Final piece of long delayed Navy Pier Flyover takes shape over Chicago River; on track for completion by year’s end
The project, the crown jewel of the revamped lakefront path, is in the home stretch of construction.
The end is in sight (fingers crossed).
The final pieces of the Navy Pier Flyover are coming together, and the project, which has experienced repeated delays, is on track for completion by year’s end.
On Tuesday, the steel supports that will undergird a 20-foot wide path that’s being added to the east side of the Lake Shore Drive Bridge were being painted “Chicago Bordeaux” — a familiar color to anyone who’s ever crossed a bridge in Chicago.
The new pathway over the river will be raised and lowered along with the main bascule bridge that’s spanned the river since the 1930s to accommodate boat traffic.
Key components to complete the pathway over the river will be arriving in Chicago from Georgia in the next several weeks, according to Larry Mestan, the engineer who’s managing the project for the city.
Several of those components will be assembled into two smaller bascule bridges on either end of the new pathway to allow clearance for the large bascule bridge to go up and down without slamming into the bridge houses.
For years, cyclists and pedestrians have crossed the river on a narrow stretch of sidewalk next to busy lanes of traffic on the lower deck of the two-tiered Lake Shore Drive Bridge.
As this work is being completed, pedestrians and cyclists will continue to use a lane of the Lower Lake Shore Drive Bridge that’s normally used by cars.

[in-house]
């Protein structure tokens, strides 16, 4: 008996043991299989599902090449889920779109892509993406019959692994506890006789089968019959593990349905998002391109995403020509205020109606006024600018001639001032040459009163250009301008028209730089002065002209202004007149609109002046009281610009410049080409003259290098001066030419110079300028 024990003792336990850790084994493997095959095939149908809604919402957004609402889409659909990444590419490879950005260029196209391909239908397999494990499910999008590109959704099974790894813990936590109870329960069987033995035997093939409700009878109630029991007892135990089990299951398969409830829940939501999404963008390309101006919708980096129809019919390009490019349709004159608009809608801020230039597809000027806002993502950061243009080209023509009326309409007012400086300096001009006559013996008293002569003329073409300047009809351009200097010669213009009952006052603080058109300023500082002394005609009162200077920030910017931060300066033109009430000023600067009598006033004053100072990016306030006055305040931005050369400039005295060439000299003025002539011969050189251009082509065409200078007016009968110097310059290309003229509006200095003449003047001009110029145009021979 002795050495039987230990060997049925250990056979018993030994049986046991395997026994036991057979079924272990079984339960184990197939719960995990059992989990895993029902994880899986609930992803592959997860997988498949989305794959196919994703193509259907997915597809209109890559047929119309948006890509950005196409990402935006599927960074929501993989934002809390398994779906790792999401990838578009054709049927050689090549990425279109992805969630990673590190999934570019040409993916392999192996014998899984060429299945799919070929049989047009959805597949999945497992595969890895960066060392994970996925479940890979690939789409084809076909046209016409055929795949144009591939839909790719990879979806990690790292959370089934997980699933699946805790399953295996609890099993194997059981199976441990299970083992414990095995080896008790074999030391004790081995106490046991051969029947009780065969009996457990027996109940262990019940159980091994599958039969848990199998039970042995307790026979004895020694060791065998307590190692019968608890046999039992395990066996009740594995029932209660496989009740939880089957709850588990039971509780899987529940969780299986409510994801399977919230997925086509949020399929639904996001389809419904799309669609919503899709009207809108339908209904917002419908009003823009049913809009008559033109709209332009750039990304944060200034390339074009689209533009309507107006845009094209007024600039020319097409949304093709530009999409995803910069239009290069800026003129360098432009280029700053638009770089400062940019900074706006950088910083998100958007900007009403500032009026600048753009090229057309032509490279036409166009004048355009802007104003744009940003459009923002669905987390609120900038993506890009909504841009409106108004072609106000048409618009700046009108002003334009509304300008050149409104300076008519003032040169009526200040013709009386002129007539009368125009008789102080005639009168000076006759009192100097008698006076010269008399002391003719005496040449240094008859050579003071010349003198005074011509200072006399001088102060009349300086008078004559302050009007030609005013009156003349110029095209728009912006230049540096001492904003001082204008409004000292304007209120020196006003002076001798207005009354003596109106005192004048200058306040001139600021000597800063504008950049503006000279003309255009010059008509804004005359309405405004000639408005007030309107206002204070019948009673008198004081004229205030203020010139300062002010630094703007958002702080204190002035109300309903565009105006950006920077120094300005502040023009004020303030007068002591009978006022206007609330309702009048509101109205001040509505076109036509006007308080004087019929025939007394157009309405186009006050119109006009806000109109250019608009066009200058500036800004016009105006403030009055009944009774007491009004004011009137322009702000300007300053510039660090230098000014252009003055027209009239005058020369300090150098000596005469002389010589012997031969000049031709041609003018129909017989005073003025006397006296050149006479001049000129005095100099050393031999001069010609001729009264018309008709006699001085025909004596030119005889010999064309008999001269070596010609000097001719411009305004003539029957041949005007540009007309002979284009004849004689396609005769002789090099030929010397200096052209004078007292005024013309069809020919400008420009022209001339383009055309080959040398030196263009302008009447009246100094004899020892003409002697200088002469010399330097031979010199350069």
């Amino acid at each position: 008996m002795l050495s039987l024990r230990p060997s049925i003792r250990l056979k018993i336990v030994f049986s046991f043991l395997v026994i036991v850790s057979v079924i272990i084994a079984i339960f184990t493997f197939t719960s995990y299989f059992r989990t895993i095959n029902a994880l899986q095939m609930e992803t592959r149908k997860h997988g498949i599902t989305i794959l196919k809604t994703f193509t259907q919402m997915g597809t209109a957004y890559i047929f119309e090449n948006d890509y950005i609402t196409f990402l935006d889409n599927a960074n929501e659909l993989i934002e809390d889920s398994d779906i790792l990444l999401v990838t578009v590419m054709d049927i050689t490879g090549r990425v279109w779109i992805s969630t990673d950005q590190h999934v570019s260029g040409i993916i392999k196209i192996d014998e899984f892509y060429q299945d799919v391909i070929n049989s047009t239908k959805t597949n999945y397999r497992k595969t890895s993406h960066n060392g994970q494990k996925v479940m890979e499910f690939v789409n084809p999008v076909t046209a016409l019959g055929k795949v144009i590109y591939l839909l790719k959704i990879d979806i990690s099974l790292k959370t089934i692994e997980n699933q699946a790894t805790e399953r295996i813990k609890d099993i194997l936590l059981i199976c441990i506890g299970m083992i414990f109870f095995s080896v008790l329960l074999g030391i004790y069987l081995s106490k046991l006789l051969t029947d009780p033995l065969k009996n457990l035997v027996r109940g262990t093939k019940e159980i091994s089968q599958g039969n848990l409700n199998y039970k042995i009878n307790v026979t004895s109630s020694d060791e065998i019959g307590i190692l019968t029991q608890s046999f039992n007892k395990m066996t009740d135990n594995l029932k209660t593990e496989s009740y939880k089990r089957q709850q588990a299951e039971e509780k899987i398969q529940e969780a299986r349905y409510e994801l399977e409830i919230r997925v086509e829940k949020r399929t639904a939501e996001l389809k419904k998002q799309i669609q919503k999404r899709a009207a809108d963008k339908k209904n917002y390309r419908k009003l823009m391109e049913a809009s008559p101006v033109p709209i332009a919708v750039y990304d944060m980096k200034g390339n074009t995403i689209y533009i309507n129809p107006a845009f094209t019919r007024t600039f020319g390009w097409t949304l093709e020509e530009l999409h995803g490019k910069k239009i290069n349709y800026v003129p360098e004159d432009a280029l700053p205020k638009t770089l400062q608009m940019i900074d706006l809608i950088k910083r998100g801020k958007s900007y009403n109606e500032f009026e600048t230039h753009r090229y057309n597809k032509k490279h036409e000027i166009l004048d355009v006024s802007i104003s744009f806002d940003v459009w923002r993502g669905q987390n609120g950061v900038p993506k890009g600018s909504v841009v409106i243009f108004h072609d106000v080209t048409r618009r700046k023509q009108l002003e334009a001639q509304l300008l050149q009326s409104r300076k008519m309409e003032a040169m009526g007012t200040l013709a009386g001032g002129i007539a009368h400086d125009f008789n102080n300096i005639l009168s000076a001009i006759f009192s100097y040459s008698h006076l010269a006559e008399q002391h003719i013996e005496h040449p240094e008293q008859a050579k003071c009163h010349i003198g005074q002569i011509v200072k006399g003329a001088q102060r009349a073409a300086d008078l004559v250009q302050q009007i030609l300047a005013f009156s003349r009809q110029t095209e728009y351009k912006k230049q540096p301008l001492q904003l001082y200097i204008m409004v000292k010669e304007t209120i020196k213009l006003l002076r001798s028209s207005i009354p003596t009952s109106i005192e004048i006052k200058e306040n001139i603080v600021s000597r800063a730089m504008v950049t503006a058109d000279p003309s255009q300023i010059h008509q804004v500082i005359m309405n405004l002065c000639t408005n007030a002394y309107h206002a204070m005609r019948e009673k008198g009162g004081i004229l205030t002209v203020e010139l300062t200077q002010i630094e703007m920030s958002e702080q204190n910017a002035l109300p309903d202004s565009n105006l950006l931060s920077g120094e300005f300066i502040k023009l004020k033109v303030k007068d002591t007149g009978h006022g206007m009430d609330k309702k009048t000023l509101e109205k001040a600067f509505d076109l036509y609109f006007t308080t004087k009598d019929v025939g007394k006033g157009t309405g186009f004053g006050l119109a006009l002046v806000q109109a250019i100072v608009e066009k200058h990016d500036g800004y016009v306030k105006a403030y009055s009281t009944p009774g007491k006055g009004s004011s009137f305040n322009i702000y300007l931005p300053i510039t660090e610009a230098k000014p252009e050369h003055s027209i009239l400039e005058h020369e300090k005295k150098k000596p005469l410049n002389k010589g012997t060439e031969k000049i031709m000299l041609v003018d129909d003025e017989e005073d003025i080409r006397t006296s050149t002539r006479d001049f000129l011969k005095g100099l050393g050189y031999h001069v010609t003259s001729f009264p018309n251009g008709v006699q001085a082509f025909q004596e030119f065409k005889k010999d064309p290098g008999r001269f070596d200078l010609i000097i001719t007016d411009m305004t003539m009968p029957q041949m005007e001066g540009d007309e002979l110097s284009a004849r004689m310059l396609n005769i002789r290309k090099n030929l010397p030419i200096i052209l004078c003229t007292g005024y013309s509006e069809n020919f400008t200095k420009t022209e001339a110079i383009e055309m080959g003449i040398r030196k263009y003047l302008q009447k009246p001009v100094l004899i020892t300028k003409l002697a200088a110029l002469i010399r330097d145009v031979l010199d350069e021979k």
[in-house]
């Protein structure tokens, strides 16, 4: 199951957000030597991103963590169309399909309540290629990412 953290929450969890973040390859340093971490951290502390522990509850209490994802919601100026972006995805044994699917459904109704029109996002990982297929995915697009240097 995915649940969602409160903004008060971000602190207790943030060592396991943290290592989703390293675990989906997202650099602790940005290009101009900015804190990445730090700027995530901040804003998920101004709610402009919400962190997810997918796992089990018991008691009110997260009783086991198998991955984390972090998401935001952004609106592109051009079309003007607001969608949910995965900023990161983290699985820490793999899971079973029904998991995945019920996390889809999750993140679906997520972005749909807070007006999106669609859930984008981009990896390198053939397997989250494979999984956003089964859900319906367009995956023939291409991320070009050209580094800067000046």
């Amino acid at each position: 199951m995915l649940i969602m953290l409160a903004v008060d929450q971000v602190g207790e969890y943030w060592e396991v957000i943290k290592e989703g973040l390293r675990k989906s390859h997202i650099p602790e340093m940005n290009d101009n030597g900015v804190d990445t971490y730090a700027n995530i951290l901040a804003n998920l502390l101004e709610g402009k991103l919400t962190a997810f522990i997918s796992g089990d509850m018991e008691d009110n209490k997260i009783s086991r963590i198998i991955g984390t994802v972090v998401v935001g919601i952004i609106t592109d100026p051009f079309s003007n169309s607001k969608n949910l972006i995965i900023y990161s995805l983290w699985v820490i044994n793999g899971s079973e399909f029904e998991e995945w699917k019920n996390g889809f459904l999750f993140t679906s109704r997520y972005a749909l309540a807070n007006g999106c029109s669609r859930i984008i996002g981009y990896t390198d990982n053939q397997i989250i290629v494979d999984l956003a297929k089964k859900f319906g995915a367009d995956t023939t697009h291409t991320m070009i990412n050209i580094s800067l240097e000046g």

A completed portion of the flyover has for months provided a much improved experience by carrying users over Grand and Illinois streets, eliminating the street-level crossings.
Chicago Department of Transportation spokesman Mike Claffey said Tuesday that completion of the last phase of project construction on the project amounted to the “whipped cream or gravy on top.”
Construction on the Flyover Project began in 2014 and was originally slated for completion in 2018; then the middle of 2019; then the end of 2019; then the spring of 2020; now the end of 2020.
Repairs to the Depression-era bridge are taking place alongside work on the Flyover Project. Some of those fixes were unexpected and contributed to delays in the much-anticipated project.
“Anytime you’re dealing with a structure this old, you can’t find some stuff until you actually start taking it apart,” said Mestan.
The $64 million project has drawn repeated criticism for taking longer to build than the Golden Gate Bridge (four years).